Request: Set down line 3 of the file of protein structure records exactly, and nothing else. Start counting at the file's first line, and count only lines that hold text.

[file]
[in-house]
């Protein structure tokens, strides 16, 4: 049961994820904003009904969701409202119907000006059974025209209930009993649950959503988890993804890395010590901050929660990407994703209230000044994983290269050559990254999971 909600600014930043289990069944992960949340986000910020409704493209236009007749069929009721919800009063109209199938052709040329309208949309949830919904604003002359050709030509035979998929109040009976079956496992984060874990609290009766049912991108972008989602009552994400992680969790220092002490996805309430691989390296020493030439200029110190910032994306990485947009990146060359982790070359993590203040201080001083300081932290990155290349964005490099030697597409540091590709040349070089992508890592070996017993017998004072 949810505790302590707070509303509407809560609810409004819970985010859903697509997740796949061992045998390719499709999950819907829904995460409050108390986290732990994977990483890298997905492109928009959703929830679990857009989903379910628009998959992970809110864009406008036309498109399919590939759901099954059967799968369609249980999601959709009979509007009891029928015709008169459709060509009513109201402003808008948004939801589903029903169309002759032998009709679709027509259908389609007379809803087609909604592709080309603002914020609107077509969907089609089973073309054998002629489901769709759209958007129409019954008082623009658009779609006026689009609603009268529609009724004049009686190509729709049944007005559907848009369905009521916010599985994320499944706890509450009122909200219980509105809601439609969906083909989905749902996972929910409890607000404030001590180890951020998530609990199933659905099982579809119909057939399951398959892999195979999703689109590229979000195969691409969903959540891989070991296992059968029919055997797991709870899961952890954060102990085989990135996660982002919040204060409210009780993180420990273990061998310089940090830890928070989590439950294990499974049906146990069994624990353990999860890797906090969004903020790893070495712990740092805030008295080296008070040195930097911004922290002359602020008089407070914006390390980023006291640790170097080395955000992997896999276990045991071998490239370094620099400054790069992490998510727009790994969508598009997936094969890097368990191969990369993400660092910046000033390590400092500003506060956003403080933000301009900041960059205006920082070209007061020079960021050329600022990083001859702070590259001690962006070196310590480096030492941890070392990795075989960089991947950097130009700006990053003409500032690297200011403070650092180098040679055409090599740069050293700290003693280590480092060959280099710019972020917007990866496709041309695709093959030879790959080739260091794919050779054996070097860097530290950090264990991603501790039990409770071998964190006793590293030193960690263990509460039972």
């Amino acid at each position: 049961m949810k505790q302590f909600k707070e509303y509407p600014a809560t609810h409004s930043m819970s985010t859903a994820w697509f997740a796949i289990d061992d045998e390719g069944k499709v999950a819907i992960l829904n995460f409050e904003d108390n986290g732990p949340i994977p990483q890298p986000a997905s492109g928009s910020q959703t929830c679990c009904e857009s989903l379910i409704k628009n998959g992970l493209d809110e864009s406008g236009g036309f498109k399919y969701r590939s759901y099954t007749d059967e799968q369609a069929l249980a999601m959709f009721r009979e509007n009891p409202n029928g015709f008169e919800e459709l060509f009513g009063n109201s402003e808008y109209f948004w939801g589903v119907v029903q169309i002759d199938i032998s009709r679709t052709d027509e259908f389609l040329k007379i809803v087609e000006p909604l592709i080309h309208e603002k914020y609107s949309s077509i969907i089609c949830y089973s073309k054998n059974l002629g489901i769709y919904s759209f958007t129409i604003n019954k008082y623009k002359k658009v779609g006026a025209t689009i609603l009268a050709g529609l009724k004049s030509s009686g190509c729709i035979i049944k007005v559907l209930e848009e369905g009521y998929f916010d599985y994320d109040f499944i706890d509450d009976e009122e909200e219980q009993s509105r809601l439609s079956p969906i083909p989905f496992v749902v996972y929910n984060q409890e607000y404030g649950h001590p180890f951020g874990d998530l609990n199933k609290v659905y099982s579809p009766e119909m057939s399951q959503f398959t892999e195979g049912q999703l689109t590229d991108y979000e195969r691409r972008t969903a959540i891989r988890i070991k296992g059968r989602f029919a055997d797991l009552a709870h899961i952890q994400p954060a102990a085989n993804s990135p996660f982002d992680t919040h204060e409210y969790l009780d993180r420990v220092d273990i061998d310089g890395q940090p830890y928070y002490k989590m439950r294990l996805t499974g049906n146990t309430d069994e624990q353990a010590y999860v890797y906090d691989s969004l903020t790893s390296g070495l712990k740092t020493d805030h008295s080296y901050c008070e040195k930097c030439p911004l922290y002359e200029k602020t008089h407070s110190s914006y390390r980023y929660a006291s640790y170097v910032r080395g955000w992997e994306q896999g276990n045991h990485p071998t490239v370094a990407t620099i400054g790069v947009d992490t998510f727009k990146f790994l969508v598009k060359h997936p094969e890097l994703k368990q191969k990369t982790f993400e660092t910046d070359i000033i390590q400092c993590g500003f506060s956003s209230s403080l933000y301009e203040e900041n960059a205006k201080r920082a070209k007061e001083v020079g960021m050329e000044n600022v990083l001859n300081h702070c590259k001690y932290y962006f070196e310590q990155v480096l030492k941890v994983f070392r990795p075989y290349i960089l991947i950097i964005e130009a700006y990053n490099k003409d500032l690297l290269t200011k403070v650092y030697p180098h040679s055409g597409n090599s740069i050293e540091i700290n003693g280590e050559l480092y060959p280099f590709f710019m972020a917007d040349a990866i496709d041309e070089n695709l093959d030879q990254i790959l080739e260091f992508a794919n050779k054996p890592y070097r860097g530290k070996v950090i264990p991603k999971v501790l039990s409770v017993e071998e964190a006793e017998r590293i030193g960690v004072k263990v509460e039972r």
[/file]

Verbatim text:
């Amino acid at each position: 049961m949810k505790q302590f909600k707070e509303y509407p600014a809560t609810h409004s930043m819970s985010t859903a994820w697509f997740a796949i289990d061992d045998e390719g069944k499709v999950a819907i992960l829904n995460f409050e904003d108390n986290g732990p949340i994977p990483q890298p986000a997905s492109g928009s910020q959703t929830c679990c009904e857009s989903l379910i409704k628009n998959g992970l493209d809110e864009s406008g236009g036309f498109k399919y969701r590939s759901y099954t007749d059967e799968q369609a069929l249980a999601m959709f009721r009979e509007n009891p409202n029928g015709f008169e919800e459709l060509f009513g009063n109201s402003e808008y109209f948004w939801g589903v119907v029903q169309i002759d199938i032998s009709r679709t052709d027509e259908f389609l040329k007379i809803v087609e000006p909604l592709i080309h309208e603002k914020y609107s949309s077509i969907i089609c949830y089973s073309k054998n059974l002629g489901i769709y919904s759209f958007t129409i604003n019954k008082y623009k002359k658009v779609g006026a025209t689009i609603l009268a050709g529609l009724k004049s030509s009686g190509c729709i035979i049944k007005v559907l209930e848009e369905g009521y998929f916010d599985y994320d109040f499944i706890d509450d009976e009122e909200e219980q009993s509105r809601l439609s079956p969906i083909p989905f496992v749902v996972y929910n984060q409890e607000y404030g649950h001590p180890f951020g874990d998530l609990n199933k609290v659905y099982s579809p009766e119909m057939s399951q959503f398959t892999e195979g049912q999703l689109t590229d991108y979000e195969r691409r972008t969903a959540i891989r988890i070991k296992g059968r989602f029919a055997d797991l009552a709870h899961i952890q994400p954060a102990a085989n993804s990135p996660f982002d992680t919040h204060e409210y969790l009780d993180r420990v220092d273990i061998d310089g890395q940090p830890y928070y002490k989590m439950r294990l996805t499974g049906n146990t309430d069994e624990q353990a010590y999860v890797y906090d691989s969004l903020t790893s390296g070495l712990k740092t020493d805030h008295s080296y901050c008070e040195k930097c030439p911004l922290y002359e200029k602020t008089h407070s110190s914006y390390r980023y929660a006291s640790y170097v910032r080395g955000w992997e994306q896999g276990n045991h990485p071998t490239v370094a990407t620099i400054g790069v947009d992490t998510f727009k990146f790994l969508v598009k060359h997936p094969e890097l994703k368990q191969k990369t982790f993400e660092t910046d070359i000033i390590q400092c993590g500003f506060s956003s209230s403080l933000y301009e203040e900041n960059a205006k201080r920082a070209k007061e001083v020079g960021m050329e000044n600022v990083l001859n300081h702070c590259k001690y932290y962006f070196e310590q990155v480096l030492k941890v994983f070392r990795p075989y290349i960089l991947i950097i964005e130009a700006y990053n490099k003409d500032l690297l290269t200011k403070v650092y030697p180098h040679s055409g597409n090599s740069i050293e540091i700290n003693g280590e050559l480092y060959p280099f590709f710019m972020a917007d040349a990866i496709d041309e070089n695709l093959d030879q990254i790959l080739e260091f992508a794919n050779k054996p890592y070097r860097g530290k070996v950090i264990p991603k999971v501790l039990s409770v017993e071998e964190a006793e017998r590293i030193g960690v004072k263990v509460e039972r």